"Sixty years ago, the United States turned to the tiny atom to unleash the most destructive force known to mankind and bring an end to World War II, he said. "Ironically, the uranium used to create the most technologically-advanced weapon ever invented came from the land of the most traditional indigenous people of North America, and was dug from the earth with picks and shovels."

He said nuclear weapons transformed the United States into the greatest military force the world has ever known, and the term "Super Power" was coined.

"Lost in the history of this era is the story of the people-the Diné-who pulled uranium out of the ground by hand, who spoke and continue to speak an ancient language, and who pray with sacred white ground corn at dawn for good things for their families," he said.

President Shirley called the era of uranium mining on Navajoland genocidal because the hazards of cancer and respiratory disease were known to doctors and federal officials, and yet they allowed Navajos to be exposed to deadly radiation to see what could happen to them.

"As a result, radiation exposure has cost the Navajo Nation the accumulated wisdom, knowledge, stories, songs and ceremonies-to say nothing of the lives-of hundreds of our people," he said. "Now, aged Navajo uranium miners and their families continue to fight the Cold War in their doctors' offices as they try to understand how the invisible killer of radiation exposure left them with many forms of cancer and other illnesses decades after leaving the uranium mines."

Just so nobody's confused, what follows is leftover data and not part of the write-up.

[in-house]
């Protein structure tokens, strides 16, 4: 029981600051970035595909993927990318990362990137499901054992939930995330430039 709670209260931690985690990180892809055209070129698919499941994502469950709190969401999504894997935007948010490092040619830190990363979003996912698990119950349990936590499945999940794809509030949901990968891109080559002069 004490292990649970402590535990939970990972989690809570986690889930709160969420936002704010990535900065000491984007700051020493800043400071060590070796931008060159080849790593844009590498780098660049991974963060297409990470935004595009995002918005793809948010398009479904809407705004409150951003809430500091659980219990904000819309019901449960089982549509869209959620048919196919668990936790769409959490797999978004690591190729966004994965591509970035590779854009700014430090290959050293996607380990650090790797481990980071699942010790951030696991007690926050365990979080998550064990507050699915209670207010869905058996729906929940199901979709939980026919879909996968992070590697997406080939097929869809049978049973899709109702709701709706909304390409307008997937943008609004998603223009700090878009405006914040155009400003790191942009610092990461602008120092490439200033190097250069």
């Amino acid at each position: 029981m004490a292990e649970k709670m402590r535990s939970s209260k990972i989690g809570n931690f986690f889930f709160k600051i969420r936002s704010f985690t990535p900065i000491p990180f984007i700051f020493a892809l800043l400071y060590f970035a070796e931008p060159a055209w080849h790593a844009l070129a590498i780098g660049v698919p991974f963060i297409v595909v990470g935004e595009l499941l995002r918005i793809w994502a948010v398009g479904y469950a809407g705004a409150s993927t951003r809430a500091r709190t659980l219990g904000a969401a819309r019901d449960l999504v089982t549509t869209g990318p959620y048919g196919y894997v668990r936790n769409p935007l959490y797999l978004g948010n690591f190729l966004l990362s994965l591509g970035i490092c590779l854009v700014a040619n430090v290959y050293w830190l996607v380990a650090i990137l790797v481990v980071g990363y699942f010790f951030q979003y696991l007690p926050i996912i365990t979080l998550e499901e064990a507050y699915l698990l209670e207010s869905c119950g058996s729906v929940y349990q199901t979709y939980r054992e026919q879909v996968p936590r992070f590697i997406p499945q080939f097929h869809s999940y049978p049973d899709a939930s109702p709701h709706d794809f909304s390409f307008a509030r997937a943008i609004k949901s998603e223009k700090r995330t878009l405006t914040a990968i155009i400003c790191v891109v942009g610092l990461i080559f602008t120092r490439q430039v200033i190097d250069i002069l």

As a result, in 2005 the Navajo Nation passed the Diné Natural Resources Protection Act and uranium mining on Navajoland was outlawed. The law prohibits uranium mining and processing in all its forms on Navajoland and is designed to protect land and water from being contaminated as it was in the past.

"We honor this law because it pays homage to the men, women and even children whose lives were touched by the harmful effects of uranium mining," President Shirley said. "We honor the law because if our sovereignty is to be respected by other governments, it will be respected through this law. And we honor this law because it represents a clear voice and perfect intention of the Navajo people to express their will to act as a government."

The Diné Natural Resources Protection Act protects the Navajo Nation's water and land, which the Nation values more than any long-term economic benefit uranium mining might bring. It applies to all the land within Navajo Country, which includes that defined as Navajoland, trust land, allotted land or dependent communities such as Church Rock and Crownpoint where companies want to mine.

The other recipients of the 2006 Nuclear-Free Future Award were: for resistance, Sun Xiaodi of China, for education, Gordon Edwards of Canada, for solutions, Wolfgang Scheffler and Heide Hoedt of Germany, for lifetime achievement, Ed Grothus of Santa Fe, N.M., and for special recognition, the Southwest Research and Information Center of Albuquerque, N.M.